Philosophy, Pedagogy and Personal Identity: Listening to The Teachers in PFC
Introduction: Philosophy for Children (P4C) has enabled schools to engage with what is typically thought of as an ‘academic’ discipline and has provided the opportunity to unlock a rich educational experience for children from a diverse range of backgrounds (Madrid, 2008; Topping and Trickey, 2007; Douglas, 2003). A wide range of qualitative and quantitative studies have emerged looking at P4C in terms of the development of students at the social, academic and emotional level (Topping and Trickey, 2004; Hand and Winstanley, 2009; Lane and Lane, 1986; Williams, 1993; Trickey, 2006; Lone, 2001; Reed, 1987; Murphy et al., 2009). However, while there have been many P4C papers that have ‘teacher’ in the title, these are often about teacher training – including ‘hints and tips’ (e.g. Lipman, 1987; Marie-France, 1988; Popen, 1996; Burgh and O’Brien, 2002; Johnson and Pines, 1979) and curriculum development (e.g. Malanga, 1988; Weinstein, 1986; Cam, 2006; Stan, 1996; Wilks, 1993). Relatively few studies have looked at the effect of teaching P4C on teachers themselves (notable among these are Splitter, 2000a and 2000b; Yeazell, 1979). This paper considers how P4C affects teachers, in particular whether teaching P4C has led teachers to develop new pedagogical approaches, different ways of thinking critically and whether it has changed how they engage with their students, colleagues and their school.
The paper centred on a case study of one group of teachers at a large primary academy in the UK that has been delivering P4C for the last two years at all levels from Reception through to Year 6. The school is situated in an economically deprived coastal area of the UK. Nearly two thirds of students at the school are eligible for the Pupil Premium, a key indicator of economic deprivation, which is significantly above the national average. The number of students with a statement of special educational needs and the number of students for whom English is not their first language are both above average.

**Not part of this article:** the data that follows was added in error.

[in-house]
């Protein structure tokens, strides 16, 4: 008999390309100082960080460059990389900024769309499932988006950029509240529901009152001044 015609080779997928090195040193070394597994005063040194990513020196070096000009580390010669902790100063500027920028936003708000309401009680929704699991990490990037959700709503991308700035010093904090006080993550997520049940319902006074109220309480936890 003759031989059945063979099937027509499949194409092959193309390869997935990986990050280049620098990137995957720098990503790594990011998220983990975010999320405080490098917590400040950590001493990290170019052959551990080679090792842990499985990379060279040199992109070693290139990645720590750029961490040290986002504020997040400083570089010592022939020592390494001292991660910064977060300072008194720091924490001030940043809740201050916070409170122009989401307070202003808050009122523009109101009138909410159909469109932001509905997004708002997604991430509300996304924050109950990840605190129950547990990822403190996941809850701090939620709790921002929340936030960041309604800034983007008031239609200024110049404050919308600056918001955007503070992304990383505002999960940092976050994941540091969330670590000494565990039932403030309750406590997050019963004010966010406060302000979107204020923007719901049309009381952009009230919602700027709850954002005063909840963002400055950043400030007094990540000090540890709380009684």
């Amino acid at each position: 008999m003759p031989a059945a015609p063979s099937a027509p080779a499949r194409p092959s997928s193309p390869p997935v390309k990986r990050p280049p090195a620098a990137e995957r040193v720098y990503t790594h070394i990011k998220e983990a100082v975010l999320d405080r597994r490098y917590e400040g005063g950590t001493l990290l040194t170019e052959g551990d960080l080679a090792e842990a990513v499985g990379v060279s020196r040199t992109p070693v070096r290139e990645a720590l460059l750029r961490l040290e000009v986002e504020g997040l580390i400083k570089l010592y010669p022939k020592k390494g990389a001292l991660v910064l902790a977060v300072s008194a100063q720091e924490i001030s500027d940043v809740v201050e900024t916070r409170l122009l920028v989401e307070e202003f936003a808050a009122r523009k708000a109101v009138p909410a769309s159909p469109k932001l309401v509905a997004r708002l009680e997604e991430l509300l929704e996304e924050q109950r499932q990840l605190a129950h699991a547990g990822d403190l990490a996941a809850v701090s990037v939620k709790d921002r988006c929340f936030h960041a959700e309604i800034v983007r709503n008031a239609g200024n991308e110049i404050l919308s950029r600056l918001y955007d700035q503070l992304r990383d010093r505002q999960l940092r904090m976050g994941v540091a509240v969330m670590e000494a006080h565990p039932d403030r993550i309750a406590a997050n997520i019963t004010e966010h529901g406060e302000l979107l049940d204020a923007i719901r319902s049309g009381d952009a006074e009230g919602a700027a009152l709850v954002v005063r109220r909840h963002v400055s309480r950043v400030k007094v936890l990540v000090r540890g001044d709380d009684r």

Students in the school have a weekly P4C class that lasts for 45 minutes and is structured around a particular stimulus that the teacher locates for each lesson. The senior leadership team has been particularly supportive of this approach and consequently all staff members have received Level 1 training from the Society for the Advancement of Philosophical Enquiry and Reflection in Education, an organisation that aims to promote P4C in the UK. The authors of this paper completed three in-depth semi-structured interviews with members of staff from the school: the Vice Principal, the P4C curriculum leader and a class teacher, all three of whom taught regular P4C sessions for an entire academic year. The three participants volunteered to take part as they all had particular interests in P4C. Each interview lasted for around thirty minutes and a series of common questions were put to the interviewees, with particular areas explored with supplementary questions where appropriate. The interviews were then transcribed and themes drawn out by each of the interviewers, coding the scripts independently and then comparing their notes. Four key themes were identified and they form the structure for this paper, being the link between P4C and approaches to teaching; approaches to students; links within the professional community and approaches to the purposes of education.
As a case study the generalisability of the conclusions is limited, offering only an investigation into how the teachers in this particular setting experienced teaching P4C. However, aspects of transferability can be drawn out through ‘particularisation’ as the conclusions of the case study are compared with the findings of broader research (Stake, 1995; Thomas, 2010).